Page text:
The first mission board to be organized by North American Mennonites was established by members of the General Conference Mennonite Church in 1872. The Mennonite Brethren followed in 1878, Mennonite Church (MC) in 1882, and Brethren in Christ in 1895. Most groups formed these boards with a mandate to conduct missionary work both in North America and internationally. Since World War II several groups have reorganized the domestic and foreign programs under separate boards. The Mennonite Brethren look to their districts to administer domestic church extension.
North American Mennonite/Brethren in Christ Mission Boards
|Name||Address||Founded||No. of Countries (1987)||No. Workers Abroad (1987)|
|*Africa Inter-Mennonite Mission||Elkhart, IN||1911||5||80|
|#*Brethren in Christ Missions||Mount Joy, PA/ Stevensville, ON||1895||8||38|
|Church of God in Christ, Mennonite||Moundridge, KS||1933||10||152|
|Evangelical Mennonite Brethren||Omaha, Nebraska||1936||28||87|
|*Evangelical Mennonite Church, Commission on Overseas Missions||Fort Wayne, IN||1943||5||20|
|*Evangelical Mennonite Conference Board of Missions||Steinbach, MB||1953||4||95|
|*Evangelical Mennonite Mission Conference||Winnipeg, MB||1939||4||19|
|General Conference Mennonite Church||Newton, KS||1872|
|*Commission on Overseas Mission||15||162|
|#Commission on Home Ministries|
|#*Mennonite Brethren Board of Missions and Services||Hillsboro, KS/ Winnipeg, MB||1878||23||149|
|#*Conservative Mennonite Board of Mission and Charities/ Rosedale Mennonite Missions||Irwin, Ohio||1919||4||21|
|#*Eastern Mennonite Missions||Salunga, PA||1914||21||132|
|#*Franconia Mennonite Conference Mission Commission||Souderton, PA||1917||1||6|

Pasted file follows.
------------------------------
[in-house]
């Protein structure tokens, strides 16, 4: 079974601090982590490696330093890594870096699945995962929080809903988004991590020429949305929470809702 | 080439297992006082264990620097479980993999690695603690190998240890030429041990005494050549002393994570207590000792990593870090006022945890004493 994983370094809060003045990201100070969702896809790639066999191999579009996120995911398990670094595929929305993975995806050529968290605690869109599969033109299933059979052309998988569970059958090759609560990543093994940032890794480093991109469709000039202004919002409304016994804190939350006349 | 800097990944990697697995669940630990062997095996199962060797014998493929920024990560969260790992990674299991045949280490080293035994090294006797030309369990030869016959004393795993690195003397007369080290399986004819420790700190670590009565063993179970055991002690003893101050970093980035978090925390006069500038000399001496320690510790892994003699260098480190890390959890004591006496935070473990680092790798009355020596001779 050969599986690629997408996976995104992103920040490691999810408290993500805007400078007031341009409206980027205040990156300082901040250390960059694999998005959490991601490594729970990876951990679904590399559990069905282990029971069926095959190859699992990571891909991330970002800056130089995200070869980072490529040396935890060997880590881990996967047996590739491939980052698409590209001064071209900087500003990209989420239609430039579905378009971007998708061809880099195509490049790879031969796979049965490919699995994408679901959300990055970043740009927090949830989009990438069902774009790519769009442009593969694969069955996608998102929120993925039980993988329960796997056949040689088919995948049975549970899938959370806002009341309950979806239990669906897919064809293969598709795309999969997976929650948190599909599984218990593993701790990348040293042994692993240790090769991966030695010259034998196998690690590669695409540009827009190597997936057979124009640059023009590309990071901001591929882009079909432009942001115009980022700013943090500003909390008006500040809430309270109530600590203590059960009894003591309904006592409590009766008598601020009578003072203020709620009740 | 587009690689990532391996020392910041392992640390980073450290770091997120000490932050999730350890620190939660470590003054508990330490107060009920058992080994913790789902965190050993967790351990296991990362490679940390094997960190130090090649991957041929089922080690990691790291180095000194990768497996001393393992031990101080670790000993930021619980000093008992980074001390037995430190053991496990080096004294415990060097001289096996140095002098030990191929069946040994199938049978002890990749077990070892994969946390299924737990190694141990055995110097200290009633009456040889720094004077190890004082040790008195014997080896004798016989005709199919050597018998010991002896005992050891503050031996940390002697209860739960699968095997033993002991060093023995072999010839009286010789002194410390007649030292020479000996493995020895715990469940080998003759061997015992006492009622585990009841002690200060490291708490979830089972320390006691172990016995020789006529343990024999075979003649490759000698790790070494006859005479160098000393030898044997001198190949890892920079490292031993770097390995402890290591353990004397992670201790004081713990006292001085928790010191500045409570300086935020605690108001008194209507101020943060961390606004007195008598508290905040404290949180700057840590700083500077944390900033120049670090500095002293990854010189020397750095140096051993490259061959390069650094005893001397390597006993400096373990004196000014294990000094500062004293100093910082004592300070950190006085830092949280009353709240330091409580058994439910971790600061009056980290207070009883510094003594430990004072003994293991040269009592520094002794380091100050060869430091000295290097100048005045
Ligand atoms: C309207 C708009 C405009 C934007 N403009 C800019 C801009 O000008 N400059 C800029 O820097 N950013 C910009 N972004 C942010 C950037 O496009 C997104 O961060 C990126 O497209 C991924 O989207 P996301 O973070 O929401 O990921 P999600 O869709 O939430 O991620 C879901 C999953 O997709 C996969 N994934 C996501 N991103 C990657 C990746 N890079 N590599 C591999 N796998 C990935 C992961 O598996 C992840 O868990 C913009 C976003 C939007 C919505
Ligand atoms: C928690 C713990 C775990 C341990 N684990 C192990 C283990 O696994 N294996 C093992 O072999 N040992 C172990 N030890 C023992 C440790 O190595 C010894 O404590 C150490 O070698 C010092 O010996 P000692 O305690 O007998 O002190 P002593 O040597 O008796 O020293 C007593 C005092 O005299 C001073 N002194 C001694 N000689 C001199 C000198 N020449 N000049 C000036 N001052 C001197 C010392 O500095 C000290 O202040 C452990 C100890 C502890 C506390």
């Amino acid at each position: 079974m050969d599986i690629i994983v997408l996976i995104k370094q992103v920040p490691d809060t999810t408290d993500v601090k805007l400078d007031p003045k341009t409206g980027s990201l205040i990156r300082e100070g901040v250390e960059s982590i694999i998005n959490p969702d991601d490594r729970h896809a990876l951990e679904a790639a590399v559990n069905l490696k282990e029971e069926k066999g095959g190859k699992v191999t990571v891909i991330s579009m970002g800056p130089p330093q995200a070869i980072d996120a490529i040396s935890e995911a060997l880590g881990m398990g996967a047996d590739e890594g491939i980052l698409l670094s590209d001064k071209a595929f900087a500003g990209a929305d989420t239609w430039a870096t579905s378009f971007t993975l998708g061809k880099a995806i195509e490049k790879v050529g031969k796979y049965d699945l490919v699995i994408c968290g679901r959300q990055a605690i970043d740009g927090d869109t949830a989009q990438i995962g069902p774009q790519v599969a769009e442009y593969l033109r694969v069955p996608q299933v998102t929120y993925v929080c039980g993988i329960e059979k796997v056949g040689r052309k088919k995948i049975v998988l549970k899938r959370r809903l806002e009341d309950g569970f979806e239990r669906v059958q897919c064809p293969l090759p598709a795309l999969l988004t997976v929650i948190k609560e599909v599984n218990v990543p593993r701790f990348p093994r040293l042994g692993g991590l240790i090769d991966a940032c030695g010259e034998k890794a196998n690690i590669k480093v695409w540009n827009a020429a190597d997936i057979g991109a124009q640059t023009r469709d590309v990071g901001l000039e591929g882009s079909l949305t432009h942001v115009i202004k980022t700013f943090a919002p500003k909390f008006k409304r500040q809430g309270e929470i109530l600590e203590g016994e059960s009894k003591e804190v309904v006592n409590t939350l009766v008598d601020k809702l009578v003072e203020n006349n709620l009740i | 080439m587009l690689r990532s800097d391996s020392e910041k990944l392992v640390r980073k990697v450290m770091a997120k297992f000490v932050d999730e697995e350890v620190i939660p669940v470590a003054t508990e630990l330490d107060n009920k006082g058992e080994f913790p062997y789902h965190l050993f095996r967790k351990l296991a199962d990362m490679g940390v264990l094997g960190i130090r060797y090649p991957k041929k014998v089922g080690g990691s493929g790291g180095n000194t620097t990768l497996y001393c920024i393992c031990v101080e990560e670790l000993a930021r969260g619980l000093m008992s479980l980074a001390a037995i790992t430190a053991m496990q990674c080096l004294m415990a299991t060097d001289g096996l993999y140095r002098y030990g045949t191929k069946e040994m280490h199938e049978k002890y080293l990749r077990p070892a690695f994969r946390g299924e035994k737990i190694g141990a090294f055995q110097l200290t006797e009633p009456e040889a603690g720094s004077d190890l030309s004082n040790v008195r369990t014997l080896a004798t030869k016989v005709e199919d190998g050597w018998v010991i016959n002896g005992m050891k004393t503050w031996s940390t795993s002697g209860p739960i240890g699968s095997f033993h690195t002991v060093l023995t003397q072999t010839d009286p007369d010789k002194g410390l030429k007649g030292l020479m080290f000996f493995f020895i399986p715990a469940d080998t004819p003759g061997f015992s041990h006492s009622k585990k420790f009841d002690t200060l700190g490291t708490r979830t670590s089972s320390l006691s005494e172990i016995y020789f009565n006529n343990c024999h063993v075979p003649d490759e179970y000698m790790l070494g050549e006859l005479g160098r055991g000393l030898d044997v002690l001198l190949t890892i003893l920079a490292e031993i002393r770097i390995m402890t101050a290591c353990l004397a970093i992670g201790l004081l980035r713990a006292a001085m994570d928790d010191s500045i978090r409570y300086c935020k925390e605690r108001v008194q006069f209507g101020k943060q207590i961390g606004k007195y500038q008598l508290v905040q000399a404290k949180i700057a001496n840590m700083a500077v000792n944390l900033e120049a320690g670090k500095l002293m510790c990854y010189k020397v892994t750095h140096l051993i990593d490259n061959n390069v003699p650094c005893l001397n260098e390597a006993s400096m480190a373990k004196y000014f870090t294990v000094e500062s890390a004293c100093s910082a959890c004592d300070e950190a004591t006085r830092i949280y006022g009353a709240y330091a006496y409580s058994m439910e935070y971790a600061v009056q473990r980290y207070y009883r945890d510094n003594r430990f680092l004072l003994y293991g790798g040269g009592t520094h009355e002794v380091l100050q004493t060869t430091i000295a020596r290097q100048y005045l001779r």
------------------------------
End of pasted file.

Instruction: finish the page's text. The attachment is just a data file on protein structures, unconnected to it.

|Franklin Mennonite Conference||Chambersburg, PA||1||12|
|#*Mennonite Board of Missions||Elkhart, IN||1882||26||130|
|Mennonite Mission Board of Pacific Coast Conference||Salem, OR||1906||1||2|
|Virginia Mennonite Board of Missions||Harrisonburg, VA||1919||3||8|
|# *Mennonite Central Committee||Akron, PA||1920||48||527|
|Other Mennonite Bodies:|
|Bible Mennonite Fellowship Missions Committee||Albany, OR||1|
|Caribbean Light and Truth||Keats, Iowa||1976||1||2|
|Conservative Mennonite Fellowship||Logan, Ohio||1964||1||11|
|Mission Board, Inc./Guatemala|
|Eastern Pennsylvania Mennonite Church/||Lititz, PA||1968||2|
|Mennonite Messianic Mission Board|
|Fellowship Churches Mission Programs:|
|Open Door Ministries (Mexico)||West Liberty, KY|
|West Indies Witness (Dominican Republic)||Farmington, NM|
|Conservative Mennonite New Life Endeavor (India)||Hensall, ON|
|Philippine Witness (Philippine Islands)||Tilley, AB|
|Light of Life Mission (Nigeria)||Columbiana, Ohio|
|Mennonite Air Missions Board||Guatemala||1972||1||7|
|Mid-Atlantic Mennonite Fellowship Mission Board||Bethel, PA||1978|
|Northern Light Gospel Mission Conference||Red Lake, ON|
|Southeastern Mennonite Conference Mission Board||Dayton, VA||1972|
|Washington-Franklin Mennonite Conference Home Missions Committee||Greencastle, PA|
|Home Missions Committee|
|Mission Interests Committee of Beachy Amish Church||Christiana, PA||1953||4|
|*Denotes members of Council of International Ministries.|
|#Denotes members of Inter-Mennonite Horne Ministries Council.|
Lack of a clear or uniform polity among Mennonites is reflected in the way mission agencies have been formed. Since most groups did not have strong denominational organizations prior to 1945, the mission health and welfare, and educational programs enjoyed considerable autonomy. The Mennonite Church (MC) developed mission structures at the district conference level. Each district mission board, in turn, appointed members to the Mennonite Board of Missions. After the early 1930s several of these district conferences, most notably Lancaster Mennonite Conference, developed substantial programs, including international projects. Since the 1950s a number of new agencies have been formed by groups which either were never formally a part of a Mennonite conference or deliberately separated themselves from such a body.